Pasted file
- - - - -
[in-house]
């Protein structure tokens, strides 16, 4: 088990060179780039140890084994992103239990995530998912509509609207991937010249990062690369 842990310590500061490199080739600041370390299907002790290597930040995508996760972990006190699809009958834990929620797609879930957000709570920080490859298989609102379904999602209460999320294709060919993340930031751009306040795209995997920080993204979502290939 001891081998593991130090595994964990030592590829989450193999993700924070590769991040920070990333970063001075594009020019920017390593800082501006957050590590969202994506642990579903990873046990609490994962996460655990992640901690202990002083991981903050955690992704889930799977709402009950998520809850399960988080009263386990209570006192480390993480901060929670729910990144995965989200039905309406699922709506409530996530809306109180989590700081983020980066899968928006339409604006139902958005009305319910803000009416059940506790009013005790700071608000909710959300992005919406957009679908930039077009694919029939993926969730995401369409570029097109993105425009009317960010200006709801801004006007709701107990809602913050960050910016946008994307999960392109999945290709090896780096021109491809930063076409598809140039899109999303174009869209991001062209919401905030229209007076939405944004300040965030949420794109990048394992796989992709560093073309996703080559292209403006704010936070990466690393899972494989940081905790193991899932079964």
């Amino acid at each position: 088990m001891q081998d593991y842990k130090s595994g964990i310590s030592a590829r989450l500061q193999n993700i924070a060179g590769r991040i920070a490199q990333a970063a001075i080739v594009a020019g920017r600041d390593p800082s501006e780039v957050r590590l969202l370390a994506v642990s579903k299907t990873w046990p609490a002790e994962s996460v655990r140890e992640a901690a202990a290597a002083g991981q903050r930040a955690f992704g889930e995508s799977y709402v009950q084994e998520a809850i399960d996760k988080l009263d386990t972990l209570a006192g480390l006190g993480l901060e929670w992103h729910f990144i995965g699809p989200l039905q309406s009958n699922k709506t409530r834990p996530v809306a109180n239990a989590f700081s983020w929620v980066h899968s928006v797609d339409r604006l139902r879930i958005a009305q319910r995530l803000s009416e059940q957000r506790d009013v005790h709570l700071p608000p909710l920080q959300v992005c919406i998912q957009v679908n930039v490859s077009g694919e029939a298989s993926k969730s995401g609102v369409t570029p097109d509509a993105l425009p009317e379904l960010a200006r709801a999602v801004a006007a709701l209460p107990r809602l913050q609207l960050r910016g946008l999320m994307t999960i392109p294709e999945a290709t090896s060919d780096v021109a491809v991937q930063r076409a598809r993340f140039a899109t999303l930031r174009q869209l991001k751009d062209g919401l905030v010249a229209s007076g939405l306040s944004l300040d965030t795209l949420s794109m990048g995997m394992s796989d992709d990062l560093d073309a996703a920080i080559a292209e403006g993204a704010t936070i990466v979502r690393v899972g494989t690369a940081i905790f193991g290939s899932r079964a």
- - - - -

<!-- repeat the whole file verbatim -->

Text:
[in-house]
């Protein structure tokens, strides 16, 4: 088990060179780039140890084994992103239990995530998912509509609207991937010249990062690369 842990310590500061490199080739600041370390299907002790290597930040995508996760972990006190699809009958834990929620797609879930957000709570920080490859298989609102379904999602209460999320294709060919993340930031751009306040795209995997920080993204979502290939 001891081998593991130090595994964990030592590829989450193999993700924070590769991040920070990333970063001075594009020019920017390593800082501006957050590590969202994506642990579903990873046990609490994962996460655990992640901690202990002083991981903050955690992704889930799977709402009950998520809850399960988080009263386990209570006192480390993480901060929670729910990144995965989200039905309406699922709506409530996530809306109180989590700081983020980066899968928006339409604006139902958005009305319910803000009416059940506790009013005790700071608000909710959300992005919406957009679908930039077009694919029939993926969730995401369409570029097109993105425009009317960010200006709801801004006007709701107990809602913050960050910016946008994307999960392109999945290709090896780096021109491809930063076409598809140039899109999303174009869209991001062209919401905030229209007076939405944004300040965030949420794109990048394992796989992709560093073309996703080559292209403006704010936070990466690393899972494989940081905790193991899932079964």
């Amino acid at each position: 088990m001891q081998d593991y842990k130090s595994g964990i310590s030592a590829r989450l500061q193999n993700i924070a060179g590769r991040i920070a490199q990333a970063a001075i080739v594009a020019g920017r600041d390593p800082s501006e780039v957050r590590l969202l370390a994506v642990s579903k299907t990873w046990p609490a002790e994962s996460v655990r140890e992640a901690a202990a290597a002083g991981q903050r930040a955690f992704g889930e995508s799977y709402v009950q084994e998520a809850i399960d996760k988080l009263d386990t972990l209570a006192g480390l006190g993480l901060e929670w992103h729910f990144i995965g699809p989200l039905q309406s009958n699922k709506t409530r834990p996530v809306a109180n239990a989590f700081s983020w929620v980066h899968s928006v797609d339409r604006l139902r879930i958005a009305q319910r995530l803000s009416e059940q957000r506790d009013v005790h709570l700071p608000p909710l920080q959300v992005c919406i998912q957009v679908n930039v490859s077009g694919e029939a298989s993926k969730s995401g609102v369409t570029p097109d509509a993105l425009p009317e379904l960010a200006r709801a999602v801004a006007a709701l209460p107990r809602l913050q609207l960050r910016g946008l999320m994307t999960i392109p294709e999945a290709t090896s060919d780096v021109a491809v991937q930063r076409a598809r993340f140039a899109t999303l930031r174009q869209l991001k751009d062209g919401l905030v010249a229209s007076g939405l306040s944004l300040d965030t795209l949420s794109m990048g995997m394992s796989d992709d990062l560093d073309a996703a920080i080559a292209e403006g993204a704010t936070i990466v979502r690393v899972g494989t690369a940081i905790f193991g290939s899932r079964a």